(Updates with comment from Bank of England Governor Mervyn King in seventh paragraph.)
Feb. 15 (Bloomberg) -- U.K. jobless claims rose more than economists forecast in January and unemployment held at the highest rate for 16 years in the fourth quarter as the economy contracted.
The number of people claiming jobless benefits rose by 6,900 to 1.6 million, the highest since January 2010, the Office for National Statistics said today in London. The median of 24 forecasts in a Bloomberg News Survey was for a gain of 3,000. Unemployment measured by International Labour Organization methods rose by 48,000 to 2.67 million in the fourth quarter, leaving the rate at 8.4 percent, the most since the end of 1995.
The data fueled opposition claims that Prime Minister David Cameron is trying to cut the budget deficit too quickly after the economy shrank 0.2 percent in the fourth quarter. Government forecasters predict unemployment will reach 8.7 percent by the end of 2012 as the private sector fails to make up for the loss of tens of thousands of public-sector jobs.
“The U.K. labor-market data continue to paint a bit of a mixed picture, but the key point is that unemployment is still rising,” said Vicky Redwood, an economist at Capital Economics Ltd. in London. “We continue to expect unemployment to rise much further in response to the weakness in the wider economy.”
The pound was little changed against the dollar and was trading at $1.5697 as of 11:15 a.m. in London. The 10-year gilt yield was unchanged at 2.094 percent.
Bank of England policy makers voted last week to pump another 50 billion pounds ($79 billion) into the economy by May. Governor Mervyn King said today the latest rise in unemployment reflected the weakness of the economy.
“The height of unemployment is a concern for everyone,” King told a press conference in London after the central bank published its quarterly Inflation Report. “These are not figures anyone would choose to have. We have a very difficult adjustment to make in our economy and there’s no point in pretending otherwise. This is a consequence of it.”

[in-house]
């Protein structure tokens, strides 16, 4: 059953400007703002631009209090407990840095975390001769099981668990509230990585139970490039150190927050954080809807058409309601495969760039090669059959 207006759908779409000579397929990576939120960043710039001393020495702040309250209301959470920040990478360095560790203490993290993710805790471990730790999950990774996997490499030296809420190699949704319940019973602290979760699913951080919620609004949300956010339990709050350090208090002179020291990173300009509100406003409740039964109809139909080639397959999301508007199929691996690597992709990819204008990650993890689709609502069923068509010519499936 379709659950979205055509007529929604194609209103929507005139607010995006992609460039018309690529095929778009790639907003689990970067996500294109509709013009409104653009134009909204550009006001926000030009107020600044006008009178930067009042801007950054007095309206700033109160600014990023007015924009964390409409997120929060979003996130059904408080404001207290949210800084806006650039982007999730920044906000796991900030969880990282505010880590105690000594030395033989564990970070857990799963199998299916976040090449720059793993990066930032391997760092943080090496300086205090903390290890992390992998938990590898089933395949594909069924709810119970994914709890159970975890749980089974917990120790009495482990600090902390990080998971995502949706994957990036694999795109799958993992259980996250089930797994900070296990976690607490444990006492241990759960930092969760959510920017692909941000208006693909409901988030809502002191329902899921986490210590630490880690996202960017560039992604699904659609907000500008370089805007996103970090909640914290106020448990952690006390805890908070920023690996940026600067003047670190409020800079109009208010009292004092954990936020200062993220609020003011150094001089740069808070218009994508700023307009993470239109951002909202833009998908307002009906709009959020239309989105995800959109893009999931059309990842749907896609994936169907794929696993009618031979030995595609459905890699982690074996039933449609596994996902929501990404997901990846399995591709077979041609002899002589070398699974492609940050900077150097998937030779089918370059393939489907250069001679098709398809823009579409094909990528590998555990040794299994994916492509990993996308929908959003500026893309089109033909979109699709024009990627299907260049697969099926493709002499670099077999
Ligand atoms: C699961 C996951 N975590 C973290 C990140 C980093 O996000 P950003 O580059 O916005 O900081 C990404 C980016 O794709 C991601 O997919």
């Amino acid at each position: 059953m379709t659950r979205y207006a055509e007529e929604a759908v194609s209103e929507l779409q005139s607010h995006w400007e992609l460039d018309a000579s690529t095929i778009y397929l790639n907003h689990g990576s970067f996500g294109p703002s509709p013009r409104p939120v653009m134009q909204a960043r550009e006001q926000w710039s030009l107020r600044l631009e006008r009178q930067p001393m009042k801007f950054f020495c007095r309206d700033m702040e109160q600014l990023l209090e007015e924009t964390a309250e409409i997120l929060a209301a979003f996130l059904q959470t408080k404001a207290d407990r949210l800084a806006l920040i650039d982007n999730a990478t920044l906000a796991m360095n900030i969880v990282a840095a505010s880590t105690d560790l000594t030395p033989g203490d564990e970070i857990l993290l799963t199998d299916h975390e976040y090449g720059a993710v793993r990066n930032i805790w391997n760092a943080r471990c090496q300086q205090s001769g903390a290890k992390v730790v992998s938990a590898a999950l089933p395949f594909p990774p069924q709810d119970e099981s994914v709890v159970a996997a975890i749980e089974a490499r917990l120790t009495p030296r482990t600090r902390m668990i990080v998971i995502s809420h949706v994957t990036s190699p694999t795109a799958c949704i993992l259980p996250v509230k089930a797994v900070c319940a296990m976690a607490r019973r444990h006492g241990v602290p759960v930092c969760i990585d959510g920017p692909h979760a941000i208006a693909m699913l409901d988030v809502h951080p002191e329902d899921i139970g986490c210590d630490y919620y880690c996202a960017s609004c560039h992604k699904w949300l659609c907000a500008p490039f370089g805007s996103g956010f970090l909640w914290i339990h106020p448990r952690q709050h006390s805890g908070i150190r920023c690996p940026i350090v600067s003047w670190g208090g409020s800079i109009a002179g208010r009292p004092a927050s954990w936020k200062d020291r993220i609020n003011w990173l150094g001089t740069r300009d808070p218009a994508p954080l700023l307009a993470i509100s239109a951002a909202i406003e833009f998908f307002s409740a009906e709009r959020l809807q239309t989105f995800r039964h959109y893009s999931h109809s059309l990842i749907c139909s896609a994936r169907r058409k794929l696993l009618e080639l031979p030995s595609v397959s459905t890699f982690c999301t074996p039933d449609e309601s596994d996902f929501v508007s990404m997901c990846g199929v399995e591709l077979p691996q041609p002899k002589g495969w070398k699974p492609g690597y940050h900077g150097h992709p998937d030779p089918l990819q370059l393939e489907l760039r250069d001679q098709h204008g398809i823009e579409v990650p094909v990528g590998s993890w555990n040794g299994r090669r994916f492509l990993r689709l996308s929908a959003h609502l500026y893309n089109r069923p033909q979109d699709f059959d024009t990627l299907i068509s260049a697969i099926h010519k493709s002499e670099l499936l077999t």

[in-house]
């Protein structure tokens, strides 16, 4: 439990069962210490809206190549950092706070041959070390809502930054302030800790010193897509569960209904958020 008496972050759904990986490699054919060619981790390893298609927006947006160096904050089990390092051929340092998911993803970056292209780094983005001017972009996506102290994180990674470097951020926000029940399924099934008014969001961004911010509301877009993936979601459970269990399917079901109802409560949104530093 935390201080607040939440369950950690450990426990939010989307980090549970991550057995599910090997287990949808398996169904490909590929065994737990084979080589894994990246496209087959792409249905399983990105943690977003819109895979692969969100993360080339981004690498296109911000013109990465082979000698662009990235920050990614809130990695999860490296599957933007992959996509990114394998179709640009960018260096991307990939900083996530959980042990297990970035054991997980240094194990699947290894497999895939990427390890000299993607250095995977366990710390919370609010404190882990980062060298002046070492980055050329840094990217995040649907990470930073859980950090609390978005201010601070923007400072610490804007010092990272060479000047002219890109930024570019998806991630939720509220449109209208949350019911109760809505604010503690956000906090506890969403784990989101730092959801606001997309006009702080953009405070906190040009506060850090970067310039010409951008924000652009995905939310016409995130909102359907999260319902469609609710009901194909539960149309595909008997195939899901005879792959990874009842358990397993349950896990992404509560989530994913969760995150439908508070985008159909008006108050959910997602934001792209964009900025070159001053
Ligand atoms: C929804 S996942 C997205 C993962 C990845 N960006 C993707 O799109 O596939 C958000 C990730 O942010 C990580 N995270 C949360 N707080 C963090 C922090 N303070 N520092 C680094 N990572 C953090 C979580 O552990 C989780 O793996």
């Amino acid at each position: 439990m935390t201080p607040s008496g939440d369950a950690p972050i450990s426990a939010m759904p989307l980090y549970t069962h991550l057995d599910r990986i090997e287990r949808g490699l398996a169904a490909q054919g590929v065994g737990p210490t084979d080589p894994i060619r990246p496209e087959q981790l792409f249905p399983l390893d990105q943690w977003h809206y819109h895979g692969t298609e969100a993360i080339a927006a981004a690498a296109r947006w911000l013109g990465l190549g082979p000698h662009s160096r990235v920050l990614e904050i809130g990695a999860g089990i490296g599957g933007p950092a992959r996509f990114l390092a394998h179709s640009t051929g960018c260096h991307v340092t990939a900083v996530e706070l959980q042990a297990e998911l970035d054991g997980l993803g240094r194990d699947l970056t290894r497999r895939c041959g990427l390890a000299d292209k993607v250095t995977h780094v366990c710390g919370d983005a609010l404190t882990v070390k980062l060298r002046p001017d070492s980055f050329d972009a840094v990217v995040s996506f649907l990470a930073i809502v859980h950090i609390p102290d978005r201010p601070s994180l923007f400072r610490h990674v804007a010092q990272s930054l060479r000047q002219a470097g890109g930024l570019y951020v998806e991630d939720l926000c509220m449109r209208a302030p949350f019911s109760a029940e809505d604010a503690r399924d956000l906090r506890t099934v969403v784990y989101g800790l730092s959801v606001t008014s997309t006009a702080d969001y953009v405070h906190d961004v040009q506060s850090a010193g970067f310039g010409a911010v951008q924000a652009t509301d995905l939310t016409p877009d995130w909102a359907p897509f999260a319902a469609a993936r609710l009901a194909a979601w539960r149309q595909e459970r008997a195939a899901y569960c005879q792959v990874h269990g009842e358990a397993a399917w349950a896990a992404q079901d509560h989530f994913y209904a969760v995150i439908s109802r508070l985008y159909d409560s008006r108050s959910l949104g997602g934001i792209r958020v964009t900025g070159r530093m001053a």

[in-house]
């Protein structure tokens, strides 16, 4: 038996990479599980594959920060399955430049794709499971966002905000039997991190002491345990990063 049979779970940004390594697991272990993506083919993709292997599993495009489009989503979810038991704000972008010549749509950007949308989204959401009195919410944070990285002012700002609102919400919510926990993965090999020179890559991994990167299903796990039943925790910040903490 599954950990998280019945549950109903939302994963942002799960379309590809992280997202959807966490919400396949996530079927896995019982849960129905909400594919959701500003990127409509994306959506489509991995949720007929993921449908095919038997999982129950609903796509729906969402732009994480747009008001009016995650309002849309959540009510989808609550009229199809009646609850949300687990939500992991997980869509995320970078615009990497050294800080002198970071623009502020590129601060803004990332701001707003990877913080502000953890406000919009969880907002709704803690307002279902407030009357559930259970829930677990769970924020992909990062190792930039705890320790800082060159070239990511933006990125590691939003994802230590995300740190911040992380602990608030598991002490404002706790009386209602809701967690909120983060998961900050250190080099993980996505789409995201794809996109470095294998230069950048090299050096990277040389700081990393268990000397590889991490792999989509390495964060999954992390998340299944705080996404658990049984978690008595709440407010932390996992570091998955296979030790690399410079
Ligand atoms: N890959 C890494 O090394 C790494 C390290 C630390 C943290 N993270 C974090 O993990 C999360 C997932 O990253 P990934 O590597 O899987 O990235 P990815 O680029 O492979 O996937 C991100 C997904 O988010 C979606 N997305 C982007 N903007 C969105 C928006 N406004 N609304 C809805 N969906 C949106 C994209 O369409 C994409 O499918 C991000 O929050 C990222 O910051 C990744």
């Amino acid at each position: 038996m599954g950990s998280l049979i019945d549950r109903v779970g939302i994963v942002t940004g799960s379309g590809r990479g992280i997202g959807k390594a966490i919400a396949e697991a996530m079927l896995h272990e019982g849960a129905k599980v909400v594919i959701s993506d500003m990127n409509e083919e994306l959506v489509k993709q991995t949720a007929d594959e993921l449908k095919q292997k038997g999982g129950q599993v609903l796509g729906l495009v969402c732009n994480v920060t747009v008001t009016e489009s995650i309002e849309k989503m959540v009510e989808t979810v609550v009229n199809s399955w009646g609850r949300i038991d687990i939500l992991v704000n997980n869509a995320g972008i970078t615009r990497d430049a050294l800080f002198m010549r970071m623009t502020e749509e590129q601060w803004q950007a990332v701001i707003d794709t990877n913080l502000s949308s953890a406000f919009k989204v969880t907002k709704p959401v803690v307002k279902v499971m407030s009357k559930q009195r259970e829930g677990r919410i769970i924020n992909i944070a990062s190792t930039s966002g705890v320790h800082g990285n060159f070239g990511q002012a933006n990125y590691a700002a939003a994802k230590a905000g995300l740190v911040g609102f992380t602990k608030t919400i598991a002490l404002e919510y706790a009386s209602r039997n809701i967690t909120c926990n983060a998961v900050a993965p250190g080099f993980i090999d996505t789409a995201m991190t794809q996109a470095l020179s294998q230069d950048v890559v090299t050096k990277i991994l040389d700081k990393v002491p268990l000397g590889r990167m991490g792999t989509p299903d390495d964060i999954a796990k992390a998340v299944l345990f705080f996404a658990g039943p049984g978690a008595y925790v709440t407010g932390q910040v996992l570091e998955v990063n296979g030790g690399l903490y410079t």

The increase in the number of people claiming jobless benefits last month left the claimant-count rate at 5 percent. Claims rose 1,900 in December instead of the 1,200 initially reported.
Employment rose by 60,000 during the fourth quarter to 29.1 million, prompting the government to argue that the labor market is showing signs of stabilizing.
The unison labor union said the jobless figures showed the government’s economic policies aren’t working, with a third of those unemployed in the fourth quarter having been out of work for longer than a year. A record number of people are working part-time because they cannot find full-time jobs.
The move to expand asset purchases came despite tentative signs of recovery, with indexes of manufacturing, services and construction all rising in January. In the U.S., the unemployment rate fell to a three-year low of 8.3 percent in January and the MSCI All-Country World Index has risen 8 percent this year.
The Confederation of British Industry, the country’s biggest business lobby, said earlier this week that the economy will avoid a slump and growth will pick up this year. Cameron is counting on hiring at private companies to offset about 700,000 public-sector jobs losses by 2017 as a result of his budget squeeze.
Royal Bank of Scotland Group Plc, Britain’s biggest government-owned lender, said on Feb. 10 that it will cut as many as 300 mainly London-based staff in its capital markets and cash equities units after failing to find a buyer for the businesses. The lender said in January it would cut about 3,500 jobs at its investment-banking division.
AstraZeneca Plc, the U.K.’s second-biggest drugmaker, said on Feb. 2 that it will cut 7,300 jobs on top of 21,600 positions already eliminated by Chief Executive Officer David Brennan since 2007.
Today’s report showed that pay growth in the fourth quarter was unchanged at 2 percent, while the figure excluding bonuses barely accelerated to 2 percent from 1.9 percent, underlining the squeeze on consumers facing an inflation rate of 3.6 percent.
--With assistance from Mark Evans and Harumi Ichikura in London. Editors: Andrew Atkinson
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